Vanity sizing — the industry term that refers to the fact that many, mostly American clothing companies have made pants, shirts and dresses larger while keeping old size designations (it's widely known among vintage shoppers that yesterday's size 10's and 12's are a "modern" size 8) — is incredibly frustrating for shoppers. And these days, as online shopping proliferates, it's even more annoying than having to grab extra sizes en route to the dressing room. I can videochat on a phone the size of a deck of cards while standing in the Caribbean Sea via invisible WiFi signals to my boyfriend who is walking through snow in NYC (think of the sheer quantity of technology that enabled that to happen), but we can't get a consistent sizing system for our clothes?
This strikes me as a failure of the industry to adjust to modern people's needs (and surely feeds into the distrust and negative opinion most people have about the people who are in the business of fashion). And while the vanity sizing issue wasn't always that big of a deal — it was well known that the Gap and its associated companies tended to be more generous with their sizing, even in the late '90s — by 2013, it has just gotten ridiculous.
Case in point: Me. When I shop at boutiques in NYC or from smaller, independent designers, I am usually a size large, unless it's a very roomy top, and then sometimes I'm a medium (I'm pear-shaped, so smaller on top). Of course there is always going to be variability when it comes to the cut of the piece of clothing and your particular body type. That makes sense. But at this point, I'm a size small at Old Navy, the Gap or Banana Republic, even in dresses, and even when they are more body-conscious. I guess the idea is that I'm supposed to feel so good about fitting into a size small that I will buy the clothing? I don't know the rationale, but I know I'm not a small person; I'm OK with that, and it's confusing to keep in mind exactly what the sizing is at the various stores and how they differ when I want to order online.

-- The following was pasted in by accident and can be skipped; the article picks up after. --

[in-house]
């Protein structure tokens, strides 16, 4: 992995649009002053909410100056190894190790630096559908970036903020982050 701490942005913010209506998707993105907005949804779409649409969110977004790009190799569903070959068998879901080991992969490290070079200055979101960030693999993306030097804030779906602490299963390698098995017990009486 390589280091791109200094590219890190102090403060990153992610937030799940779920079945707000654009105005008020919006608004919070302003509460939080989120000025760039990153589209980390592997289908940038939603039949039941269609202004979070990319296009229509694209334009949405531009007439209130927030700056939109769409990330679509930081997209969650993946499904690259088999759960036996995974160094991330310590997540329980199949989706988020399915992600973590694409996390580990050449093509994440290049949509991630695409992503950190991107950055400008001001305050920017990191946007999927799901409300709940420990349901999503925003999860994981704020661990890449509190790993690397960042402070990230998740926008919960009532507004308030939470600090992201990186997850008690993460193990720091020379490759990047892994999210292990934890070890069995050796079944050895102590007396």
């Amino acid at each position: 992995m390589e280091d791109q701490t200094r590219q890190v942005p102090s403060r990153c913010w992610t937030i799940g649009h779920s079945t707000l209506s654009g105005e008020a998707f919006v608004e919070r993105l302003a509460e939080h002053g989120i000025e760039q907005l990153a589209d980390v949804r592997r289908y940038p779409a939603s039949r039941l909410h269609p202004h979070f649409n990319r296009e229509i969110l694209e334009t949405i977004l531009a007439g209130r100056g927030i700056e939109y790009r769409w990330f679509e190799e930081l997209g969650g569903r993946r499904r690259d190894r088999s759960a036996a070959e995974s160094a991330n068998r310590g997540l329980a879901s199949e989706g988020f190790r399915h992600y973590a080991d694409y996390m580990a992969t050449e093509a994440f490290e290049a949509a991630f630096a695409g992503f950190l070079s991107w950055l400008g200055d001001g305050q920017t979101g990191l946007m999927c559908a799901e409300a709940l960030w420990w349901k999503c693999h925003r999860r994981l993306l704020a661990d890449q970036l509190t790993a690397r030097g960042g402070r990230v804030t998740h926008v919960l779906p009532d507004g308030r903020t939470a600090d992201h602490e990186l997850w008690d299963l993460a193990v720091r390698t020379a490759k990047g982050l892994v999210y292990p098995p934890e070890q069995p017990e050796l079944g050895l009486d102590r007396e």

We had this down at one point: I almost always fit into size 10 vintage clothing almost perfectly, so more consistent sizing been a reality from the recent past. And if the sizing is frustrating to me, in my relatively regular body (I'm a little pear-shaped, I'm just a bit taller than the average American woman), what about those who have less typical bodies? The answer is that they are (justifiably) way more annoyed than I am.
This ridiculous vanity sizing also fails to address a real issue: the lack of cute, affordable and modern clothing for plus-sized women and men. It's as if, by vanity sizing everything to be a size or two bigger, large fashion chains figured that they could then totally ignore all the people bigger than a size large or extra-large (and many companies don't sell anything larger than a large). So now we are in the annoying situation of having both confusing clothing sizes and not enough options for plus-sized (and petite) folks.
It's almost as if the fashion industry wanted to make buying clothing really frustrating and annoying on purpose, so we would buy fewer clothes. I'm guessing that's not the case, but it seems that way when we are all out there, shopping for a new dress to wear to a friend's wedding. Why can't we have a fairly uniform sizing system? It would be great for women's clothing to be sized more like men's, too, with inseams and waist measurements so that petite and tall, pear-shaped and apple-shaped women could get pants and skirts that are closer to their body dimensions. And why can't most clothes be available into plus-sizes?
Have you been annoyed by vanity sizing? Do you order multiple sizes online, then have to go to the trouble of returning what doesn't work because you never know what's going to fit?
Related on MNN:
- Abercrombie & Fitch's plus-sized controversy heats up; celebrities weigh in
- Fashion students create their own plus-size mannequin